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Re: [PATCH] Re: Make peg.el a built-in library?

From: Eli Zaretskii
Subject: Re: [PATCH] Re: Make peg.el a built-in library?
Date: Sun, 27 Nov 2022 10:57:51 +0200

> From: Eric Abrahamsen <eric@ericabrahamsen.net>
> Cc: emacs-devel@gnu.org
> Date: Sat, 26 Nov 2022 17:46:04 -0800
> Here's a new version, that I hope clarifies these questions (instead of
> doing the opposite).

Thanks, a few minor comments below.

> Lastly, nobody with a maintainer's hat on has actually given the green
> light on this, and I assume we'll want to hold off until the next
> version of Emacs is released; anyway it would be good to know what
> Eli/Lars think. I haven't done any NEWS additions or anything, either.

What exactly are you asking about here?

> @c -*-texinfo-*-
> @c This is part of the GNU Emacs Lisp Reference Manual.

This would mean a suitable change to elisp.texi at the least, and probably
also to another file that is part of the ELisp reference manual sources?

> A @acronym{PEG} parser is defined as a list of named rules, each of
> which match text patterns, and/or contain references to other rules.
        ^^^^^                       ^^^^^^^
"matches" and "contains", in singular.

> Parsing is initiated with the function @code{peg-run} or the macro
> @code{peg-parse}, and parses text after point in the current buffer,
> using a given set of rules.

This function and this macro need to be formally documented with @defun and
@defmac, as we do elsewhere in the ELisp reference.

> The definition of each rule is referred to as a @dfn{parsing
> expression} (@acronym{PEX}), and can consist of a literal string, a

Ideally, each @dfn in the manual should have a @cindex entry, because people
are likely to look up these terms.

> Or set as the value of a variable, and the variable used in a
> combination of calls to @code{with-peg-rules} and @code{peg-run},
> where the ``entry-point'' rule is given explicitly:

This sentence reads awkwardly, because it starts with "Or set".  Suggest to

  Alternatively, use a variable whose value is a grammar, and use it in a
  combination of calls to...

> @example
> (defvar number-grammar
>         '((number sign digit (* digit))
>           (sign (or "+" "-" ""))
>           (digit [0-9])))

Btw, this begs a question: how come the value of the variable is a (quoted)
list, but the value you pass to peg-parse in the previous example was not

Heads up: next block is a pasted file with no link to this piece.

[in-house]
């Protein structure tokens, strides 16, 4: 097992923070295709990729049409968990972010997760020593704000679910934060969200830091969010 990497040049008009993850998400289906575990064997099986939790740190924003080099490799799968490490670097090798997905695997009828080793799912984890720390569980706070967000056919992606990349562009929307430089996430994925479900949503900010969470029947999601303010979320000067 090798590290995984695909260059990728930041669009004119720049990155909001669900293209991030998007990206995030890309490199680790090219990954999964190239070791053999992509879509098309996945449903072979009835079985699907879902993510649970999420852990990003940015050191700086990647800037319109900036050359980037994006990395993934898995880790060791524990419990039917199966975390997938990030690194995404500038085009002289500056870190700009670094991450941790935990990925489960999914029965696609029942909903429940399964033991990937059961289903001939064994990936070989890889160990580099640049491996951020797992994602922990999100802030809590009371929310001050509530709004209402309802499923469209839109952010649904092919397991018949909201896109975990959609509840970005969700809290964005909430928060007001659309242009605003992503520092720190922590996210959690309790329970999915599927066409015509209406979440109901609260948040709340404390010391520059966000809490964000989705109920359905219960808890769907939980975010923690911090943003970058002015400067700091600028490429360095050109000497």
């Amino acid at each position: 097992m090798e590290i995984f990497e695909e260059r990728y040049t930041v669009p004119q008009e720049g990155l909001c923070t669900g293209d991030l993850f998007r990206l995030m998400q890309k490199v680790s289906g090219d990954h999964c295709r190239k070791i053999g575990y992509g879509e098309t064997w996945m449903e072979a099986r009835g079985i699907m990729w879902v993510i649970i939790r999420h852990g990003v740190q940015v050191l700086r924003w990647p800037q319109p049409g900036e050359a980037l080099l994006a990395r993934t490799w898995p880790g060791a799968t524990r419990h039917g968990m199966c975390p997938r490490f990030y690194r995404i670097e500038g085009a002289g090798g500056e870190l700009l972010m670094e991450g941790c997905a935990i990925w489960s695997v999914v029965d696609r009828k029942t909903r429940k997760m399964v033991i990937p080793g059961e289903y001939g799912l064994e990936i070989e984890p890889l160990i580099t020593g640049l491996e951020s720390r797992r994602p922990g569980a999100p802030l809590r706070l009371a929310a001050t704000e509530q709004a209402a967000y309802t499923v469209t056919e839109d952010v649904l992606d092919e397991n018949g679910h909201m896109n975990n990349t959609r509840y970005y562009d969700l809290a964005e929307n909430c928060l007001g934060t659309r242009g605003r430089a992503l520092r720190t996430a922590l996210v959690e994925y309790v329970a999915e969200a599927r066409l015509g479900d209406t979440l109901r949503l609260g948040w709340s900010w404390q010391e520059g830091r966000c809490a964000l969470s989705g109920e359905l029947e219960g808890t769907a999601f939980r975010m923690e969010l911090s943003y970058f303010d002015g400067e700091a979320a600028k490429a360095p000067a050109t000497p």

> By default, calls to @code{peg-run} or @code{peg-parse} produce no
> output: parsing simply moves point.  In order to return or otherwise
> act upon parsed strings, rules can include @dfn{actions}, see
> @xref{Parsing Actions} for more information.

Again, a @cindex for "actions" is in order here.

Also, @xref produces a Capitalized "See", so you want a @ref here, not
@xref.  And please always follow the closing brace of a cross-reference with
a period or a comma, because some versions of Texinfo insist on that.  (The
only exception from this rule is @pxref inside parentheses.)

> Individual rules can also be defined using a more @code{defun}-like
> syntax, using the macro @code{define-peg-rule}:
> @example
> (define-peg-rule digit ()
>   [0-9])
> @end example

define-peg-rule should be documented with a @defmac.

> @node PEX Definitions
> @section PEX Definitions

There should be a @menu in the parent @chapter's node for all the child
@section nodes.  Otherwise, makeinfo will barf.

> @item "abc"
> A literal string.

You don't mean "abc" literally here, do you?  The correct way of expressing
"a string" is

  @item @var{string}

> @item (char C)
> A single character, as an Elisp character literal.

Likewise here:

  @item @var{C}
  A single character @var{C}, as a Lisp character literal.

> @item (* E)
> Zero or more of an expression, as the regexp ``*''.  Matching is
> always ``greedy''.

Likewise.  Basically, all the elements here are meta-syntactic variables:
they stand for something else.  The right markup for them is @var.

Also, "zero or more of an expression" reads awkwardly.  I don't even think I
understand what you mean.

And please quote regexps using @samp, not literal quotes (here and

> @item (+ E)
> One or more of an expression, as the regexp ``+''.  Matching is always
> ``greedy''.

Likewise about "one or more of an expression".

> @item (opt E)
> Zero or one of an expression, as the regexp ``?''.


> @item (range A B)
> The character range between A and B, as the regexp ``[A-B]''.

It is better to use CH1 and CH2 instead of A and B.

> @item [a-b "+*" ?x]
> A character set, including ranges, literal characters, or strings of
> characters.

Same comment about a and b.

> @vindex peg-char-classes
> Named character classes include the following:

Instead of listing them, just use a cross-reference to the node where
classes are documented as part of regexp syntax.

> The first action pushes the initial value of point to the stack.  The
> intervening @acronym{PEX} moves point over the next word. The second
Two spaces there.

> action pops the previous value from the stack (binding it to the
> variable @code{start}), and uses that value to extract a substring
> from the buffer and push it to the stack.  This pattern is so common
> that peg.el provides a shorthand function that does exactly the above,
@file{peg.el}.  Or maybe just @acronym{PEG}.

> @item (substring E)
> Match @acronym{PEX} E and push the matched string to the stack.

Same comments here regarding @var markup of meta-syntactic variables.

> @item (replace E "repl")
> Match E and replaced the matched region with the string "repl".

"repl" is not a literal string, it's a meta-syntactic variable, just like E.

Finally, this needs a lot of index entries to make it a useful reference
that is easily looked up for stuff.


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